|Multi-Stakeholder Public Policy Governance and its Application to the Internet Governance Forum|
The fora in which treaty law is developed are in general highly bureaucratised and subject to much diplomatic formality. Often it can be slow and expensive at best, and practically impossible at worst, to conclude treaties in such fora. Once made, treaty law is also (by design) difficult to avoid when circumstances change.
On the other hand the degree of “legalisation” of customary international law is often lower than desirable for purposes of certainty, and its content is more difficult to control, only being susceptible to conclusive determination by a judgment of the International Court of Justice.
Soft law can overcome many of the shortcomings of both these types of hard law. The difference between soft law and hard law is akin to the difference between guiding principles and binding rules. Whereas hard law is consummated through diplomacy, soft law is developed through the exercise of “soft power,” which is characterised by more horizontal power relationships in which consensus can be built, and by the exchange of information rather than the use of threats and rewards.
Soft law is cheaper and easier to establish than hard law, and offers greater scope for the participation of international actors other than states. The flexible and adaptive nature of soft law is also an attraction, since for the private sector voluntary codes of conduct and private arbitration are a “softer touch” than black-letter regulation and national court systems, and for states soft law leaves them more room for “cheating,” and is thus less restrictive of their sovereignty.
Three of the principal forms of soft law are resolutions and declarations of international bodies, codes and model laws, and standards. These will briefly be examined in turn.
Resolutions and declarations of intergovernmental meetings such as the General Assembly of the UN and WSIS are by nature not binding in nature. However they are regarded as a form of soft law, used to guide the behaviour of states both internationally and domestically. For example, General Assembly resolutions can be used to establish state practice and opinio juris as a precondition of the recognition of new customary international law, are authoritative on questions within the General Assembly’s competence such as the interpretation of the UN Charter, and can be used as a guide to the interpretation of municipal law.
Pre-eminent in its impact amongst all declarations of the General Assembly, and perhaps amongst all instruments of soft law of any kind, is the Universal Declaration on Human Rights, proclaimed in 1948. Although not binding, the Declaration strongly influenced the first two major treaties on human rights that followed, the International Covenant on Civil and Political Rights, and the International Covenant on Economic, Social and Cultural Rights.
Similar resolutions and declarations are also regularly made by NGOs, such as the International Law Association (ILA) and the Institut de Droit International/Institute of International Law (IIL). The accession of international actors to such documents constitutes them as forms of soft law, which much like resolutions of the General Assembly, can have a similar influence upon the later formation of opinio juris and the development of treaty law. Thus the United Nations’ International Law Commission has acknowledged that these private bodies have “had a considerable effect on the development of international law.”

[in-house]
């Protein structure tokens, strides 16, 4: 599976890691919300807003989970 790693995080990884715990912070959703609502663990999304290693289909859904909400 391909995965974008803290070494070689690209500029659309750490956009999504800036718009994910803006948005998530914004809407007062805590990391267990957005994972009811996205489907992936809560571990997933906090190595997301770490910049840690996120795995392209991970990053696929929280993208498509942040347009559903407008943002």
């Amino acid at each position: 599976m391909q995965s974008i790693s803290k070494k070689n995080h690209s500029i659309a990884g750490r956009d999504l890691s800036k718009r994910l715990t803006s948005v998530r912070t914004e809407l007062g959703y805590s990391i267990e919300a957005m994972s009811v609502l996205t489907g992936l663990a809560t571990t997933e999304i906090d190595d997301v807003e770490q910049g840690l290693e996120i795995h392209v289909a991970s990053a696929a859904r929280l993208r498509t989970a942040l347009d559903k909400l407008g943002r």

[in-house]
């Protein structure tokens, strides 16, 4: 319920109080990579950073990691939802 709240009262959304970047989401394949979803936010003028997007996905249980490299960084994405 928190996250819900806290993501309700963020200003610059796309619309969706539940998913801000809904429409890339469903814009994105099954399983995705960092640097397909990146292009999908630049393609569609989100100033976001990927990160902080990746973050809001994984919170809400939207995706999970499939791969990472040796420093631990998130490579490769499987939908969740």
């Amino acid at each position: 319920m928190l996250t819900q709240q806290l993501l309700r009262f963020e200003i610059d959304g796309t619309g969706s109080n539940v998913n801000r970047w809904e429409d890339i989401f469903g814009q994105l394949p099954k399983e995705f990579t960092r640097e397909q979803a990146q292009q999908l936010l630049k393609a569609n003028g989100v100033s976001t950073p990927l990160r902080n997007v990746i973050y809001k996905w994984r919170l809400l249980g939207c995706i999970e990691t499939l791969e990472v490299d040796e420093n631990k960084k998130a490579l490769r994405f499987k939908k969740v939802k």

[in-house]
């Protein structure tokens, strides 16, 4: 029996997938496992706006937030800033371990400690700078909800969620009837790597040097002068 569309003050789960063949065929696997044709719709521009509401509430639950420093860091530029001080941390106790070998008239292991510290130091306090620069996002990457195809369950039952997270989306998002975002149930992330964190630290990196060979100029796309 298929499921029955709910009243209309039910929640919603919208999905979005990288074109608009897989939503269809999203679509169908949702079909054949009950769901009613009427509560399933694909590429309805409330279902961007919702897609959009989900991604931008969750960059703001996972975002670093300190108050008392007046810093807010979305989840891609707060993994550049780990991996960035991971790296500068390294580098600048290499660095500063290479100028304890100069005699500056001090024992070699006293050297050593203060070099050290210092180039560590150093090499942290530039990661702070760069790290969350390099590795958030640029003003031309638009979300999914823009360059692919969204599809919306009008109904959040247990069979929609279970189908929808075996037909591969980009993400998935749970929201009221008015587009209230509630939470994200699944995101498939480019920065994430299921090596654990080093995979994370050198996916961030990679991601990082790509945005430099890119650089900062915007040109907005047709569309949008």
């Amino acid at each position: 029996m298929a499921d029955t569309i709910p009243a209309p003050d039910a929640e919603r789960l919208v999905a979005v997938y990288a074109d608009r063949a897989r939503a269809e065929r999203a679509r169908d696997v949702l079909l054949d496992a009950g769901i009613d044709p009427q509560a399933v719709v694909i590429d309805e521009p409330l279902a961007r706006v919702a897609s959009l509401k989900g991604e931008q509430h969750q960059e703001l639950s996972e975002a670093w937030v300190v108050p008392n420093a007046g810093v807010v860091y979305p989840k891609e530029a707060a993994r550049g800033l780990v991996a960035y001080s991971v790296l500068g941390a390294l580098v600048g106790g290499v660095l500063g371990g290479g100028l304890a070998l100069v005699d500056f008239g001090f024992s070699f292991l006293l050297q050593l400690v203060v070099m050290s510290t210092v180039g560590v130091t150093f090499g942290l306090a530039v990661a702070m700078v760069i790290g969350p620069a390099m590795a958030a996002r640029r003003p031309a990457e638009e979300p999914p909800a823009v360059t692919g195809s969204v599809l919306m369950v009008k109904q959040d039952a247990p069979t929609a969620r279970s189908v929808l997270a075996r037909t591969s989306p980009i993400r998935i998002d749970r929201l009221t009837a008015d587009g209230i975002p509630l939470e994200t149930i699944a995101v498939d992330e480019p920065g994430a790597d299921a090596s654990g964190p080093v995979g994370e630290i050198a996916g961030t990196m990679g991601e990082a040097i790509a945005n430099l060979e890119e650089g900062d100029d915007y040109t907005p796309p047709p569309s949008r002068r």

A code in soft law may take a number of forms. It may simply be a draft treaty; that is, a document that, if it were eventually signed and ratified, would become an ordinary treaty, but in respect of which “the law has not yet been sufficiently developed in the practice of States” for that to occur. The progressive development of international law in this manner is one of the objects of the International Law Commission, which was established by the General Assembly of the UN in 1947 with this as one of its two objects.
Secondly, a code may be a codification of existing law, which was the second object with which the International Law Commission was formed. Codification is “the more precise formulation and systematization of rules of international law in fields where there already has been extensive State practice, precedent and doctrine.” Naturally, the signature and ratification of such a code by states would effect its promotion to hard law and supplant the underlying customary international rules for those states.
Third, a code may be in the form of a recommendation (or a “code of conduct,” “guideline,” etc), which is conceptually much like a resolution, but in a more legalised form similar to that of a treaty. A body may conclude a recommendation rather than a treaty because a treaty is beyond its competence, as in the case of an NGO or the General Assembly of the UN, or because the subject matter of the recommendation is too far in advance of the actual practice of states, as is commonly the case with recommendations of the ILO and WIPO. A good example of this is WIPO’s Joint Recommendation Concerning Provisions on the Protection of Marks, and Other Industrial Property Rights in Signs, on the Internet.
The European Commission can issue non-binding recommendations to member states, in place of its hard law regulations or directives. The EU Commission also issues other soft law instruments to its member states and other EU organs that are not explicitly provided for in the EU treaties, including guidelines and communications.
Fourth, a code may be a model law; this is a somewhat stronger form of a recommendation in that it is intended for direct adoption or incorporation by states into domestic law, with a view to harmonising national legislation. One of the most active intergovernmental bodies engaged in drafting codes of this nature today is UNCITRAL, whose 1996 Model Law on Electronic Commerce formed the basis of Australia’s Electronic Transactions Act 2001 (Cth). Its Model Law on International Commercial Arbitration has also been received into a number of public and private legal systems, including the law of Canada.